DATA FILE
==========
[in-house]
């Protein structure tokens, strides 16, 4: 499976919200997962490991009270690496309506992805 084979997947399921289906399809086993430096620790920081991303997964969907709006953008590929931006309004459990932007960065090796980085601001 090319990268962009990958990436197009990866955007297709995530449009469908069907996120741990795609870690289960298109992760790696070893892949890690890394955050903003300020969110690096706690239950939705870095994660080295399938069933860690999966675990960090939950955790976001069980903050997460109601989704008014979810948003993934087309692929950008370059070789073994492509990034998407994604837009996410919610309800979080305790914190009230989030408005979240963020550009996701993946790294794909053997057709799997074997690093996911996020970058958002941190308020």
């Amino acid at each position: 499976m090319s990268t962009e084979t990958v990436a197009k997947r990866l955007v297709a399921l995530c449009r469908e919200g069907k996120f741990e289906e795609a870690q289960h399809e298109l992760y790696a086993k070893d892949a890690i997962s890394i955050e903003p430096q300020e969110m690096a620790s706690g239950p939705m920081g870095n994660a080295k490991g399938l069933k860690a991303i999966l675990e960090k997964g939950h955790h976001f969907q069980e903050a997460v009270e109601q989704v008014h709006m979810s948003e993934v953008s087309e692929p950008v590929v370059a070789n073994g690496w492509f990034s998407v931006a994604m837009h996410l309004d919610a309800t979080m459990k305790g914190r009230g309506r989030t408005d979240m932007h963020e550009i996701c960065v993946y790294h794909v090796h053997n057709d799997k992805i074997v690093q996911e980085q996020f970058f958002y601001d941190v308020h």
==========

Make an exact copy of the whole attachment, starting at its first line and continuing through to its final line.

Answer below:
[in-house]
């Protein structure tokens, strides 16, 4: 499976919200997962490991009270690496309506992805 084979997947399921289906399809086993430096620790920081991303997964969907709006953008590929931006309004459990932007960065090796980085601001 090319990268962009990958990436197009990866955007297709995530449009469908069907996120741990795609870690289960298109992760790696070893892949890690890394955050903003300020969110690096706690239950939705870095994660080295399938069933860690999966675990960090939950955790976001069980903050997460109601989704008014979810948003993934087309692929950008370059070789073994492509990034998407994604837009996410919610309800979080305790914190009230989030408005979240963020550009996701993946790294794909053997057709799997074997690093996911996020970058958002941190308020």
């Amino acid at each position: 499976m090319s990268t962009e084979t990958v990436a197009k997947r990866l955007v297709a399921l995530c449009r469908e919200g069907k996120f741990e289906e795609a870690q289960h399809e298109l992760y790696a086993k070893d892949a890690i997962s890394i955050e903003p430096q300020e969110m690096a620790s706690g239950p939705m920081g870095n994660a080295k490991g399938l069933k860690a991303i999966l675990e960090k997964g939950h955790h976001f969907q069980e903050a997460v009270e109601q989704v008014h709006m979810s948003e993934v953008s087309e692929p950008v590929v370059a070789n073994g690496w492509f990034s998407v931006a994604m837009h996410l309004d919610a309800t979080m459990k305790g914190r009230g309506r989030t408005d979240m932007h963020e550009i996701c960065v993946y790294h794909v090796h053997n057709d799997k992805i074997v690093q996911e980085q996020f970058f958002y601001d941190v308020h």